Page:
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Mandate of Heaven in Chinese Politics

Legitimacy in Chinese politics

The state of legitimacy formulates a theory of domination that is an essential aspect of China’s history. The patterns and history of legitimacy shaped Chinese politics. The citizens of the country comply when they are subjected to brutal coercion from the government. Such brutality entails high resistance, low efficiency, and increased cost of surveillance. The state needs to generate genuine cooperation to make the state power look legitimate to the rulers and those ruled. Legitimacy is a belief engraved to the led that the political institutions that have been formed are the best consensus that revolves around the right to rule (Goldstein). The Mandate of Heaven is a rational feature that conceptualizes the base of human compliance and the sociological matrix. A charismatic legitimacy must have the qualities set as administrative principles and judicial logarithm. Therefore, a state must ensure that they have the pragmatic outlook of the theorized revolution that their citizens thrive on seeing as a reality.

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State legitimacy became necessary when the Western Zhou Dynasty came to formalize performance legitimacy. The fundamental change in Chinese history began in the 20th century. The dimensions of legitimacy as posed by the performance analogy wan not centralized during the Shang Dynasty compared to Western Zhou or later dynasties. The people of Shang used to worship a plethora of nature gods, Heaven, Di (high god), and ancestors. The Shang used to see the rulers as the high god and people with divine power (Goldstein). Such people practiced divination by channeling their communication links with religious forces in every decision they made. Charismatic and traditional forms of legitimacy dominated the Shang state. However, the Zhou people eliminated Shang Dynasty in the 11th century. Western Zhou had about 65,000 people before the Shang conquest, and their military had a less internal conflict. Shang military had more internal conflicts hence making them weaker. The Shang Dynasty, together despite their weak army, was the constant threat posed to the Zhou by the Shang aristocrats and their ambitious family members.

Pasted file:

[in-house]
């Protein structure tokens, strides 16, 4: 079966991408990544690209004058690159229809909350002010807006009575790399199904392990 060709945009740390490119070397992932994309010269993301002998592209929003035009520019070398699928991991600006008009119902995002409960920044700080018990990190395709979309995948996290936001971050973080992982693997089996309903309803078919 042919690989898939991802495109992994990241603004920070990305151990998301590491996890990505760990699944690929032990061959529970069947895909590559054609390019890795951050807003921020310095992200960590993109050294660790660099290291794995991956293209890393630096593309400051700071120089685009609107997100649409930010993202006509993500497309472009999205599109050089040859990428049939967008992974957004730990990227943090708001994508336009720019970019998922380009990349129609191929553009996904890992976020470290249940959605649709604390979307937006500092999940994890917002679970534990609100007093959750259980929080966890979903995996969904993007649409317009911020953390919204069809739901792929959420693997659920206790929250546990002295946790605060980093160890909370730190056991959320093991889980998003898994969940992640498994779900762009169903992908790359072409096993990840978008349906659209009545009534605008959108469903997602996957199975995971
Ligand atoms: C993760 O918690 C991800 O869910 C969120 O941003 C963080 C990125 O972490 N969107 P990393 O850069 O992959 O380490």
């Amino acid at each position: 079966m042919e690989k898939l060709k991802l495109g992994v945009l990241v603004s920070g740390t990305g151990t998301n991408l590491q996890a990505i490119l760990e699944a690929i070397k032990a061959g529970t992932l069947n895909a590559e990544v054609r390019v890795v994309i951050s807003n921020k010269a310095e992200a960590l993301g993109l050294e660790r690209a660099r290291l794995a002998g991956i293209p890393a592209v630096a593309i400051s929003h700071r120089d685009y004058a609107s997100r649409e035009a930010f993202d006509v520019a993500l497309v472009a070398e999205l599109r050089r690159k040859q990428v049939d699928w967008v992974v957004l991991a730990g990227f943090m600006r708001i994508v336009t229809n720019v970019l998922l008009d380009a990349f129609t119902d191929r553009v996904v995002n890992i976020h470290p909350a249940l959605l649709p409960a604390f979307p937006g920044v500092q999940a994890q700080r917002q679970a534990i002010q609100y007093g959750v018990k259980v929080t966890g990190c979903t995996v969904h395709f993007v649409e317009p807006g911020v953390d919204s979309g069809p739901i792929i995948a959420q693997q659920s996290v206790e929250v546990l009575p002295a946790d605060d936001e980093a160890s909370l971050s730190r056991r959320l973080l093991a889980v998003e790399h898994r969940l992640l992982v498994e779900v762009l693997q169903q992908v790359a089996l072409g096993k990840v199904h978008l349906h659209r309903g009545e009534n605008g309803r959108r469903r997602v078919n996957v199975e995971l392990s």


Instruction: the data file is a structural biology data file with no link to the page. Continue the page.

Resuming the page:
The Zhou leaders improvised dictation styles and historical circumstances that exerted impactful pressure on Chinese history. The Mandate of Heaven (tian ming) concept justified the Zhou rule. According to Zhou Dynasty, the augmentation was that Shang rules had sacred bestowment from Heaven. Zhou posited that Heaven had passed the Mandate into Zhou Dynasty because the Shang had sinister leadership schemes (Goldstein). The Zhou Dynasty, at the time of the Mandate of Heaven, had assertions that they could conquer the Shang state because they had the Mandate from Heaven. The Shang people were promised sound treatment if they submitted to the Zhou rulers, and if they ceased, they would be punished severely. The Chinese people were attracted to the Mandate of Heaven because it had transparent propaganda that adequately synchronized with the purpose of the time. Zhou people promised to educate its citizens on the best ways of leading. Zhou Dynasty established the proclamation against wine drinking that had contributed to corruption cases and Shang’s downfall.